What Happens After A Spinal Injury

When you suffer a spinal injury, you need to allow enough time for the injured muscles and the bones to heal. This is why there is usually a phase of immobilization that allows the bones and the muscles to repair themselves. While this is going on, your doctors usually prescribe medication which will encourage faster healing as well as provide nutritional supplements like vitamins and minerals to speed up the healing process.

Rehabilitation After Injury

When the rehabilitation process starts, physical therapists along with occupational therapists, health care professionals and psychologists work as a team under the coordination of a specialist who will set goals for the patient’s recovery and develop a plan for the patient’s discharge. In the acute care phase the physical therapists usually focus on the respiratory status of the patient. They do this in order to prevent indirect complications as well as maintain a range of motion activities and keep the muscles active.

Complexity Of Neurological Impairment

When spinal injuries occur, there are often neurological impairments and/or damages involved. The level of impairment differs in different cases. The higher up the spine the injury occurs, the greater the challenges. Often the level of neurological impairment is such that some of the ventilator muscles are impaired and that puts more stress on muscles that are unaffected. Most spinal injury patients suffer from reduced lung capacity as well as reduced tidal volume. Thus, the therapists at such a stage teach the patients accessory breathing methods and techniques.

Method Of Physical Therapies

Physical therapists may also assist such patients in learning how to cough as well as clearing the secretions that come up the throat. The stretching of the thoracic wall is done in a way that is taught to such impaired patients. Many of these patients are provided abdominal support belt as it becomes necessary. The amount of the time that a patient remains in an immobilized condition depends on the spinal cord injuries that they sustain. Physical therapists need to work with such patients in order to prevent any complications that may arise due to such immobilized state. Other complications that arise from immobilization are osteoporosis and muscle atrophy. That, in turn, increases the risk of fractures of the femur and the tibia.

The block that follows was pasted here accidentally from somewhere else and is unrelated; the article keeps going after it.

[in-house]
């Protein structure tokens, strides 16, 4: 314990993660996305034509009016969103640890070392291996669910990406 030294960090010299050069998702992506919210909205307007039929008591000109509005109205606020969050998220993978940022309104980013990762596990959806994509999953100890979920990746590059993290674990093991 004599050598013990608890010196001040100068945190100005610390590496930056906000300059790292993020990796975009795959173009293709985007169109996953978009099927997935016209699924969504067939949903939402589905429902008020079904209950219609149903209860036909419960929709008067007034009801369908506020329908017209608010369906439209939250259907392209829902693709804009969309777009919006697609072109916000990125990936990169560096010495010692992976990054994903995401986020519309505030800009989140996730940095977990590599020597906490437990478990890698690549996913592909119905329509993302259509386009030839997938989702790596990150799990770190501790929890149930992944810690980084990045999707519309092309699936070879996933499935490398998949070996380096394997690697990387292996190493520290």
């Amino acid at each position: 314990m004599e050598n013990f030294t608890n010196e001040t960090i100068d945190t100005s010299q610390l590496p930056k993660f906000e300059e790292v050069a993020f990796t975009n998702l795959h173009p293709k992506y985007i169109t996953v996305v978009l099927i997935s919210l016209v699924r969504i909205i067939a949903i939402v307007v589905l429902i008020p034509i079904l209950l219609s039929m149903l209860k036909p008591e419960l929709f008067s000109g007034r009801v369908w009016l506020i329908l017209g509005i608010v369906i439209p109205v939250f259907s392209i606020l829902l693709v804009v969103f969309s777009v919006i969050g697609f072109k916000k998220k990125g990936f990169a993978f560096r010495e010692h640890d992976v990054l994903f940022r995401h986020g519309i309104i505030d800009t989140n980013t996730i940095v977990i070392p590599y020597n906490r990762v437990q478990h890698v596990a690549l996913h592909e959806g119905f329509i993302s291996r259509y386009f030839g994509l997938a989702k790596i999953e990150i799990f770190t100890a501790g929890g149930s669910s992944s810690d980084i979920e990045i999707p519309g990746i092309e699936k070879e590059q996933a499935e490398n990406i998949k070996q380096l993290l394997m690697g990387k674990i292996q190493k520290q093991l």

Importance Of Physical Rehabilitation

To prevent such conditions during the immobilization period, there are many kinds of electrical stimulation techniques that are used in order to achieve effective results. The intensity and the frequency as well as the duration of the stress that is given to the bones is decided by the therapist. Thus, physical therapy for spinal injury patients is essential. Even though they are painful at certain stages especially during the phase of immobilization, one needs to keep up such therapies in order to reduce the risk of related damages to other areas of the body.

Getting Out of the Hospital

Rehabilitation therapy involves relearning old skills and developing new ones. Patients will learn to use new equipment including wheelchairs, transfer benches and shower chairs. This may also include special equipment for bladder or bowel management. During this learning phase it is critical to set goals for yourself and your recovery that allow you to work toward resuming your previous lifestyle and getting back to the routines and activities you enjoyed prior to your injury.

 

Click me

 

describe the image
 
Author Bio:
Matt Anton is an author who contributes articles on different healthcare forums. He also writes articles on a variety financial matters. For more articles from Matt, check out: http://paymentsavvy.com.
 

Are you a blogger looking for opportunities to share your work? Men's Liberty is looking for guest bloggers to provide great new content featuring spinal cord injuries, incontinence and your personal stories. We'd love to feature you! If interested, email: Swoodward@mensliberty.com

 

**Please note: Men's Liberty does not endorse or support any products or services mentioned in the above article or associated links**

Topics: urinary management, bladder control, Caregiving, spinal cord injury, physical therapy, nursing